Bozell to NY Times: Buckley Would Want Bush, Christie, Rove ‘Driven From Our Ranks’

December 4, 2012 - 5:35 PM

bozell

L. Brent Bozell III, chairman of ForAmerica and president of the Media Research Center.

(CNSNews.com) – Conservative leader L. Brent Bozell III, a nephew of the late William F. Buckley Jr., criticized a commentary in the New York Times that claimed his uncle, if alive today, would seek to purge “fringe” Tea Party folks and other “moon-bat” conservatives from the GOP. Bozell said Buckley instead would argue that “moderates” such as Jeb Bush, Chris Christie, and Karl Rove should be “driven from our ranks.”

In the Dec. 3 commentary, writer David Welch, a former research director for the Republican National Committee, equated the Tea Party and conservative talk radio with the John Birch Society, the latter which Buckley did expel from the conservative movement in the 1960s. Welch said conservatives and Republicans today needed a “Buckley-esque gatekeeper” to weed out “extreme, untested candidates” and “bring adult supervision to the party.”

In his Dec. 4 letter to the New York Times, Bozell said, “It is amazing to see how many liberal Republicans and Democrats who didn’t know and/or care for William F. Buckley Jr. while he was alive so easily now conjure his spirit as validation of their beliefs. The latest is David Welch (‘Where Have You Gone, Bill Buckley?’ December 3, 2012).”

“He states that Bill Buckley would have linked the Tea Party to the John Birch Society, expelled it from polite company, and in its place would invite great conservative leaders like Governor Jeb Bush, Governor Chris Christie and Karl Rove to take the helm of our conservative movement,” said Bozell,  “because they are ‘ideally suited to drive extremists from the party.’”

He continued, “Let me suggest to you what my uncle would have said instead, while laughing at Mr. Welch’s proposal: ‘Given that the Tea Party is definitely not the John Birch Society, we therefore do not need moderates like Jeb Bush or Chris Christie and operatives like Karl Rove running the conservative movement. They are ideally suited to be driven from our ranks.’”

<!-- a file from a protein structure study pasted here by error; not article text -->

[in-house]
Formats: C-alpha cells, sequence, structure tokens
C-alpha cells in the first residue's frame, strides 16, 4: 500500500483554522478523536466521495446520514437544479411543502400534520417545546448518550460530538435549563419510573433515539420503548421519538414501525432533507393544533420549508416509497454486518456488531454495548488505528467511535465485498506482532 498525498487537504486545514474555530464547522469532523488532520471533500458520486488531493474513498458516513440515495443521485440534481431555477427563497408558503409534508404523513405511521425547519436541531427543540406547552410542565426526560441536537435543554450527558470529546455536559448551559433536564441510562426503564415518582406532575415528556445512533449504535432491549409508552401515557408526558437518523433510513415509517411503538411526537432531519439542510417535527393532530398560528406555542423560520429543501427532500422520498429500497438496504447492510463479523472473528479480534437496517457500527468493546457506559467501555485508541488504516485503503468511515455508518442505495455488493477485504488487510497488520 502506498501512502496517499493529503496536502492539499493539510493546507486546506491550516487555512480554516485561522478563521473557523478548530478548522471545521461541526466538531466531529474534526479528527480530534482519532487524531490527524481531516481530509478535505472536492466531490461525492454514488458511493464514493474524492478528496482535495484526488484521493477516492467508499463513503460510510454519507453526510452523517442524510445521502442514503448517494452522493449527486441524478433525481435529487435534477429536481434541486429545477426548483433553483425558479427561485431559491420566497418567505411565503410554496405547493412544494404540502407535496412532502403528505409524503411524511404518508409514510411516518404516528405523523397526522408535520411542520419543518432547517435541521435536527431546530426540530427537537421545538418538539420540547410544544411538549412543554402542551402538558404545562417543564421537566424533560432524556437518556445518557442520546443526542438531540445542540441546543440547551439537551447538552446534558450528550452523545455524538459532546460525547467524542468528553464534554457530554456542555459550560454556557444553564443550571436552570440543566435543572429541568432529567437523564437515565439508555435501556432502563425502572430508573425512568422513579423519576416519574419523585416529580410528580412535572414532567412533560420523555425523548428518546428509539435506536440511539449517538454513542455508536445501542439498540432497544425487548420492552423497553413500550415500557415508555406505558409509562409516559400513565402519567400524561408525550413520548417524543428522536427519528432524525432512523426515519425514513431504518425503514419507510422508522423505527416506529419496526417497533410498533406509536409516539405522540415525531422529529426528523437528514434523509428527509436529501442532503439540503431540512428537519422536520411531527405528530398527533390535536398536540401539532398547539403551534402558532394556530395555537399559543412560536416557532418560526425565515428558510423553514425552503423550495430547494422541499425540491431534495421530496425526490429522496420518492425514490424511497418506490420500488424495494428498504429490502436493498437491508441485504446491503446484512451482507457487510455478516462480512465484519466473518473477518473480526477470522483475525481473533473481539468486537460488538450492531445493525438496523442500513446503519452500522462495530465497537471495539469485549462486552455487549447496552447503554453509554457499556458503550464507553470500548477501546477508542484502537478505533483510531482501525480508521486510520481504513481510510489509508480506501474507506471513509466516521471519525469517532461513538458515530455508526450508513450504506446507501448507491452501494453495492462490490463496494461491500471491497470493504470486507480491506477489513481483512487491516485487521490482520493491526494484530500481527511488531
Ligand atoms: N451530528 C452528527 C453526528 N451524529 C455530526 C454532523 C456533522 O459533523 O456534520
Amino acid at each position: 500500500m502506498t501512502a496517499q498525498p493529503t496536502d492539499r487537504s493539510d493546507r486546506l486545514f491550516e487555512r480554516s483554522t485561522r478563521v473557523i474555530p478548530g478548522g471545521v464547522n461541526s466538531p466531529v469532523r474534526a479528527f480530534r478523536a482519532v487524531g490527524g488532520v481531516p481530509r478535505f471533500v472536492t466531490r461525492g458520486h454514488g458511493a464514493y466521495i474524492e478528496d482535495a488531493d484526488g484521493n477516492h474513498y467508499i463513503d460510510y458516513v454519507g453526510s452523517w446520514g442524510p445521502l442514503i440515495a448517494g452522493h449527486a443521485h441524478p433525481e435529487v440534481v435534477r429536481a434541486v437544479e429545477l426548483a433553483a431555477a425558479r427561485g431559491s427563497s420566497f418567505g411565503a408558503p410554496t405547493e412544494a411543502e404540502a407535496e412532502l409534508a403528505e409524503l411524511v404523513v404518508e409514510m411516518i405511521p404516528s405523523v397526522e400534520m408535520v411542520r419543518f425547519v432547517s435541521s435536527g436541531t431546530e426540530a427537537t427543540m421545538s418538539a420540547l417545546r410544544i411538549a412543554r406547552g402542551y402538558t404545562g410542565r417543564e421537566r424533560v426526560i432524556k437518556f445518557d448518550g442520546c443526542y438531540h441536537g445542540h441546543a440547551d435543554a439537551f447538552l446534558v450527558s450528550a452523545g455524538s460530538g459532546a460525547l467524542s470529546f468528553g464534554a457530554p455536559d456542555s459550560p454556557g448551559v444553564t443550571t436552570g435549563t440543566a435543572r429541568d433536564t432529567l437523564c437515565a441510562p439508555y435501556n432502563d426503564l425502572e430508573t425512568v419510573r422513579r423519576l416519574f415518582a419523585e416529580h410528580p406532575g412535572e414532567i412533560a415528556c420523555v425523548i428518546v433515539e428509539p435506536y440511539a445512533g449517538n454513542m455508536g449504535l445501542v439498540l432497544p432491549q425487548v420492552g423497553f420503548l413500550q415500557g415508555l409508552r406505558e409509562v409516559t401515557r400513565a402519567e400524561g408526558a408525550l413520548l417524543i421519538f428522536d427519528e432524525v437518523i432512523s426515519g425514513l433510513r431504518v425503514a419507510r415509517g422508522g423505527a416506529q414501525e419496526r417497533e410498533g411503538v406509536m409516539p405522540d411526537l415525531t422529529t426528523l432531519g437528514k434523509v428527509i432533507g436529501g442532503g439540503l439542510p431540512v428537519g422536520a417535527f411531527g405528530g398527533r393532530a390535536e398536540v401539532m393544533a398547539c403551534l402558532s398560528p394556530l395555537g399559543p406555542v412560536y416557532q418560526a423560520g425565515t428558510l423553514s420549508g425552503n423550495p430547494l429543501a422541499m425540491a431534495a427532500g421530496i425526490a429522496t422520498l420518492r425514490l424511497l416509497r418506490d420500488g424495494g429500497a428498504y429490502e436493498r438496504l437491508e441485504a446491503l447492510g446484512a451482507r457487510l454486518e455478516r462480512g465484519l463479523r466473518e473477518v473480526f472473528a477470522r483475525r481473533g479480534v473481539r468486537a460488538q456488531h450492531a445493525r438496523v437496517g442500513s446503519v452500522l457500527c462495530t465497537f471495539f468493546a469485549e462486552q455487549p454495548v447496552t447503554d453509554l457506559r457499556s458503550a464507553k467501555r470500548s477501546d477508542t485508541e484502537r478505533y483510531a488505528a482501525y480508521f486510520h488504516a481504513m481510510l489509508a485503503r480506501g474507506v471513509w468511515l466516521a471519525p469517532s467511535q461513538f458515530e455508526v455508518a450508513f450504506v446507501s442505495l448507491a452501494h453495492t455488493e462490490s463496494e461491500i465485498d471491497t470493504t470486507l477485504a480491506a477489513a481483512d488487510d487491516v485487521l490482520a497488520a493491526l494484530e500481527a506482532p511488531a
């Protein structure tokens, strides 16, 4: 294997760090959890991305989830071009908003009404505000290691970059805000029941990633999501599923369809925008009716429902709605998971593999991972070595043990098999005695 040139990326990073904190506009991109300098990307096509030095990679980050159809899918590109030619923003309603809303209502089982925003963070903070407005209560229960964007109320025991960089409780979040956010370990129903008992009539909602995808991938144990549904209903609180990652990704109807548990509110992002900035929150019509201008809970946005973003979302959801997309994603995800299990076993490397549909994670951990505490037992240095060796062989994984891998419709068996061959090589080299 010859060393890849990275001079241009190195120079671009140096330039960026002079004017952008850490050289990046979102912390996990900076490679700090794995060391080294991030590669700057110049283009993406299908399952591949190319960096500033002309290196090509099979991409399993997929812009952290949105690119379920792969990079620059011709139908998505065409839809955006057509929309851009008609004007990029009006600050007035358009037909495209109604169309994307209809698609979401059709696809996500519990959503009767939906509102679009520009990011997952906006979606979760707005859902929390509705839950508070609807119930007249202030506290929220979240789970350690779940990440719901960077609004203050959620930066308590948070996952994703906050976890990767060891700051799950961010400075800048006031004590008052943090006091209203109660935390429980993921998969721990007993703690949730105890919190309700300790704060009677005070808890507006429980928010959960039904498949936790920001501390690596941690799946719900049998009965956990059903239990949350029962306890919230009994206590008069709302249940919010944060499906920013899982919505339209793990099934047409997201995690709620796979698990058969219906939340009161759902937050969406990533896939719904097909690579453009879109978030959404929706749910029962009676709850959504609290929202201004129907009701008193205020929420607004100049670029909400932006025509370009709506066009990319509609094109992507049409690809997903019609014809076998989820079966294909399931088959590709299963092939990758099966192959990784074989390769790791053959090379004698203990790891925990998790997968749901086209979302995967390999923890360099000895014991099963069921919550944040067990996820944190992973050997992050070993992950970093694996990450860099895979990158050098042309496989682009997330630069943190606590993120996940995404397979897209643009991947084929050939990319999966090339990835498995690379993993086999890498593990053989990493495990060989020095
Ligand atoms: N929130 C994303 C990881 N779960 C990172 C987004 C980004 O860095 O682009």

Bozell is chairman of ForAmerica, a grassroots conservative group committed to traditional American principles. He is also president of the Media Research Center, the parent organization of CNSNews.com.

William F. Buckley Jr.

William F. Buckley Jr. (1925-2008)

Back in the early 1960s, Buckley, then editor-in-chief of National Review magazine, denounced the John Birch Society and described its leadership as being “far removed from common sense.”  Buckley’s action was effective in marginalizing the John Birch Society. He had also expressed strong criticism of Ayn Rand and Objectivism, putting some space between Randians and conservatives.

In his NYT commentary, David Welch said, “It is a shame that William F. Buckley Jr. passed away in 2008. The conservative movement could use him — or someone like him — right now. … Replacing Buckley -- an erudite and prolific force of nature  -- with one individual is next to impossible. But we don’t need to. We can face the extremists with credible, respected leaders who have offered conservative policies that led to Republican victories.”

“Dare I say it, or should I just whisper the word? We need ‘the Establishment,’” wrote Welch.  “We need officials like former Gov. Jeb Bush of Florida and Gov. Chris Christie of New Jersey, operatives like Karl Rove and Republican Party institutions.”

“Mr. Christie and Mr. Bush are ideally suited to drive extremists from the party,” said Welch.

Christie “should be celebrated by sane people everywhere,” Welch said, adding that Christie and Jeb Bush “best represent realistic, levelheaded conservatism.”  If Karl Rove utilized his consulting business with “old-guard Republicans” to promote “sensible candidates,” and run campaign “ads against extreme members of the [Republican] party, they could do much to bring some sense back to the Republican landscape.”

“Our modern-day Buckley’s denouncement of once fringe Tea Party candidates should be forthright,” said Welch.  “Whether it’s Bush, Christie or a party institution, there must be one clear message: no unserious candidate need apply.”